>> and advanced skills in an organized fashion. Part of this is because
>> they better recognize their teachers and volunteers. How many of us
>> with advanced skills got them just by going to events? None. Classes
>> offered at events are just the beginning; substantial outside work is
>> always required.
>> Also, the Renaissance festival is more like us than you might think.
>> Most performers are not paid particularly well, and there are only a
>> few true masters; most of them are there because they like performing
>> at the faires. (We say this as people who have performed at a
>> Renaissance festival.)
>> Here are my thoughts on this:
>> On Thu, Sep 15, 2011 at 5:55 PM, Greg Less <greg.less at gmail.com> wrote:
>> Hi All-
>> 3) Teaching is volunteering. It's fun. It's also work. The fact that
>> in general the SCA doesn't recognize teachers through some kind of
>> discount (in effect making them pay to teach) doesn't make it right.
>> Back to who should pay...
>>   In my opinion, if we comp teachers for doing what they enjoy, we are
>> effectively subsidizing the hobby of some of the players and not othes.
>> Since this is an opinion, and one that not everyone agrees with, let’s set
>> it aside for now and instead look at some of the various slippery slopes
>> comping teachers can take us down…
>> If I go to a dance workshop for swing dancing, the teachers get paid.
>> If I go to a music workshop outside of the SCA, the teacher gets paid.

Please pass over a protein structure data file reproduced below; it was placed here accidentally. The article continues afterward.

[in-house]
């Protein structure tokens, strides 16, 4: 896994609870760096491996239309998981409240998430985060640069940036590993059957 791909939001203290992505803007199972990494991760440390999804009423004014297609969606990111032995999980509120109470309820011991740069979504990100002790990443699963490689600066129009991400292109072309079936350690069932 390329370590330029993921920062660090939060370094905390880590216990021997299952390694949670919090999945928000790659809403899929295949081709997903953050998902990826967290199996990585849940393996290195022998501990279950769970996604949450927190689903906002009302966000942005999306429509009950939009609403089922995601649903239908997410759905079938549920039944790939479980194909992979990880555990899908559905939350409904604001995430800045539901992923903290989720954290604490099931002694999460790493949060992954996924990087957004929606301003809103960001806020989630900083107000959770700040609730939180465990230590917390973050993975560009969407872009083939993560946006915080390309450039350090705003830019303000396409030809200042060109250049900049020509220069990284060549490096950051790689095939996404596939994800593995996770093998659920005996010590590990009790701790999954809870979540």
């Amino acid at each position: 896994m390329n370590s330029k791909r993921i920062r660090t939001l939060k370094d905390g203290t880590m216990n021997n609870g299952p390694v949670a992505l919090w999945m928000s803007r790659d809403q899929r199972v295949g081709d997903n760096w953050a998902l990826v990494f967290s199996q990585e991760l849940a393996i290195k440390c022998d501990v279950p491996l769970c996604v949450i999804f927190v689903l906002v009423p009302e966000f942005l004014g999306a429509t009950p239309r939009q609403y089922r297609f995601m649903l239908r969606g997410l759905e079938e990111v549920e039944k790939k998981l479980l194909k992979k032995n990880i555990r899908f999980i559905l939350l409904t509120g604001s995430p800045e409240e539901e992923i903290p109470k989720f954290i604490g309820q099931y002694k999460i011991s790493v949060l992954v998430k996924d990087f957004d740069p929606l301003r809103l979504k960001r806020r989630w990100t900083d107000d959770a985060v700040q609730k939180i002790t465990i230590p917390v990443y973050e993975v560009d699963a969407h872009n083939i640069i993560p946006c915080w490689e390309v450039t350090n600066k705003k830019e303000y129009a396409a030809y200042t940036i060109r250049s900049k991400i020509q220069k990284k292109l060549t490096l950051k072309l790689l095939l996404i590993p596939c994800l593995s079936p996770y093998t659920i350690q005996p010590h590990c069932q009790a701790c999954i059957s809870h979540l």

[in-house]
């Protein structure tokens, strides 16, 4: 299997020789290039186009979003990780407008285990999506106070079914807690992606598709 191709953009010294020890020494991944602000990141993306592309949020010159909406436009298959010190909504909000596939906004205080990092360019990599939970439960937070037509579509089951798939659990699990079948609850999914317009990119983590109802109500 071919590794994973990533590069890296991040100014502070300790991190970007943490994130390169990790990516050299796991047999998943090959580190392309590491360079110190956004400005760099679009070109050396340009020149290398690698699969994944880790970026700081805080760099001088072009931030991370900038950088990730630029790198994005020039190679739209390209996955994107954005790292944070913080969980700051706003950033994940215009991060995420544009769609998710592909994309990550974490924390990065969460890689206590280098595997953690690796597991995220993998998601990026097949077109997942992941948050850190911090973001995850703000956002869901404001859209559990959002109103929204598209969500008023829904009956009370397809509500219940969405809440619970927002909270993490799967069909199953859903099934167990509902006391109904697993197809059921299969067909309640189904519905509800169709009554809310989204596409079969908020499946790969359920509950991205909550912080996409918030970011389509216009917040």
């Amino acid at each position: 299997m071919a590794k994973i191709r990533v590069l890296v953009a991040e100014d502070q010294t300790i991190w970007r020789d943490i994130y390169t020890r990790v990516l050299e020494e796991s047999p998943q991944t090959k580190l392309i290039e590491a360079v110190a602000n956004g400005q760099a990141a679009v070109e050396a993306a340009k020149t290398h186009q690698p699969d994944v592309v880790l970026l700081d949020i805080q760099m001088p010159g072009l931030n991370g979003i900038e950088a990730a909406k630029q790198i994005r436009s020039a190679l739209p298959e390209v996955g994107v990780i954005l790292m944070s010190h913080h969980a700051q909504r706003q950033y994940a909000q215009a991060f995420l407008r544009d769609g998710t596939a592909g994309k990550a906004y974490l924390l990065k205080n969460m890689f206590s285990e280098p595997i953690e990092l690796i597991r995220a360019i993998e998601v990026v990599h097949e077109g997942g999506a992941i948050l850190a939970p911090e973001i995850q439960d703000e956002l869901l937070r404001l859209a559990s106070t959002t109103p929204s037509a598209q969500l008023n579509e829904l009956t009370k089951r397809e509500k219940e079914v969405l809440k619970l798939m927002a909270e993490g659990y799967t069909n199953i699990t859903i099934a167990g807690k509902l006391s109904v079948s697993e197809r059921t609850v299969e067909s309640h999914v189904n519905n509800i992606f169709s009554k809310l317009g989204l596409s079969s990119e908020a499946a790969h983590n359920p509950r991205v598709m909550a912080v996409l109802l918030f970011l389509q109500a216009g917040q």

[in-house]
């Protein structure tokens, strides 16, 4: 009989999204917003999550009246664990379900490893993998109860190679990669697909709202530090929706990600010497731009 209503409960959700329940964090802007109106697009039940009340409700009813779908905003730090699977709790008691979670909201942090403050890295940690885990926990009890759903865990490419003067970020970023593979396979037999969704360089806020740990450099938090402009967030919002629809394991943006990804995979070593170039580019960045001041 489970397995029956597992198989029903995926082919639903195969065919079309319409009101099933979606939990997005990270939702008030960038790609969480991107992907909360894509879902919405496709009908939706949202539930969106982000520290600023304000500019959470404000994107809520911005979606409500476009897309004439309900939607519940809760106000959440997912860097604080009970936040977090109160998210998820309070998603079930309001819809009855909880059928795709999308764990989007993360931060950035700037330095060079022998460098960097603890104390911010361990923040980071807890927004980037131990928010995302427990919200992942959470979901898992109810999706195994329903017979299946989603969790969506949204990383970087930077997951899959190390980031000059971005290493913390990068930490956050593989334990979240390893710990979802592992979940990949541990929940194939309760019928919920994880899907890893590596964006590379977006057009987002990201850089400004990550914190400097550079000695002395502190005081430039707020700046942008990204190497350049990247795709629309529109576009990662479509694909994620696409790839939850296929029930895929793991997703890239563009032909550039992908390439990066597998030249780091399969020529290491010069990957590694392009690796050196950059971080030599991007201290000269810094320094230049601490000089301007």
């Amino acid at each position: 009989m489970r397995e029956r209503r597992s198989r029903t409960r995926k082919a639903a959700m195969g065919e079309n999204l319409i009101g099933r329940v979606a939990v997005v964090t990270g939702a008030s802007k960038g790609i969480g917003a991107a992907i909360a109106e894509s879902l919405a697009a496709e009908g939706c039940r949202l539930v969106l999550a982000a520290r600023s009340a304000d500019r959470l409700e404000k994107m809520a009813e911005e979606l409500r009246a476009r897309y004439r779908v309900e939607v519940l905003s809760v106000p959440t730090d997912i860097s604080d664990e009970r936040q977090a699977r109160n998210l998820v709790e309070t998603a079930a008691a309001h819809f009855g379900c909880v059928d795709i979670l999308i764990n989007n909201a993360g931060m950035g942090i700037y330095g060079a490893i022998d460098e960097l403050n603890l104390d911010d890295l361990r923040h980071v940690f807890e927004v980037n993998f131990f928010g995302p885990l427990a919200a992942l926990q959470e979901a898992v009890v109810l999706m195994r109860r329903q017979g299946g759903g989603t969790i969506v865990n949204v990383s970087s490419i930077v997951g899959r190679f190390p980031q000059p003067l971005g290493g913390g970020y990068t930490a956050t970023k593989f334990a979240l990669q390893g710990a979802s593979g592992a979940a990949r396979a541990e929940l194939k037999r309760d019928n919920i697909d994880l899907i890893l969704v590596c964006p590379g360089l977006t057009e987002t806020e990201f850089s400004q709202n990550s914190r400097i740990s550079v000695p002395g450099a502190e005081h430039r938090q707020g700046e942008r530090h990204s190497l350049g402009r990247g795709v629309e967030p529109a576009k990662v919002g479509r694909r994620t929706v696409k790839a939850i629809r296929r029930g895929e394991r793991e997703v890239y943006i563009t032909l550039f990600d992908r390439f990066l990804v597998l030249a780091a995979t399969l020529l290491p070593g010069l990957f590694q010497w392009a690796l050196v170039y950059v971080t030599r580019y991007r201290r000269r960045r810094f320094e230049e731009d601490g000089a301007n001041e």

>> We're not asking that SCA instructors get paid, but that they aren't
>> having to pay to teach. The slippery slopes I think are exaggerated.
>> Every time a fighter steps into armor and fights someone who is less
>> skilled, teaching occurs. Should my entry into Grand Tourney be comped? What
>> about a knight’s? How about a duke’s?
>> The way I see it, the experienced fighter doesn't have to give the
>> not-so-experienced fighter advice. Is it a good thing to do?
>> Absolutely. But it isn't required. If she's having a bad day, she
>> doesn't have to be there, and if she is there, she doesn't have to
>> give advice.
>> Now, if the experienced fighter is teaching a class on fighting
>> (perhaps like what Sir Jocelyn did), that changes things. Now this
>> person has specifically volunteered their time. People are coming to
>> see this person. At the very least this person shouldn't have to pay
>> to be there.
>> Also, weren't people talking about maybe comping a few dukes to
>> increase the quality of the fighting?
>> At Terpsichore the last two years Master Midair spent the afternoon teaching
>> Jason and I to play chess. We were so inferior to his skill level he was
>> playing both of us at the same time, while knitting. He clearly was acting
>> as a teacher at the event. I hope he had fun, but it might have bored him to
>> tears - we are really rank amateurs... Should his site fee have been
>> waived?
>> It wasn't a chess event. If Midair didn't want to teach he didn't have
>> to. He truly volunteered his time. He should have gotten comped for
>> the track of classes he ran at 9AM. :P
>>  What about people who work more than others? If one dance teacher at
>> Terpsichore teaches one class, and another teaches four classes should the
>> person who teaches four classes have four times as much site fee waived?
>> That's why you work it out ahead of time. There are many ways to do
>> it, and in any case as soon as a teacher's site fee is waived they're
>> no longer paying to teach/volunteer. They're actually volunteering
>> their time. To what extent they want to volunteer is up to them.
>> - Jadzia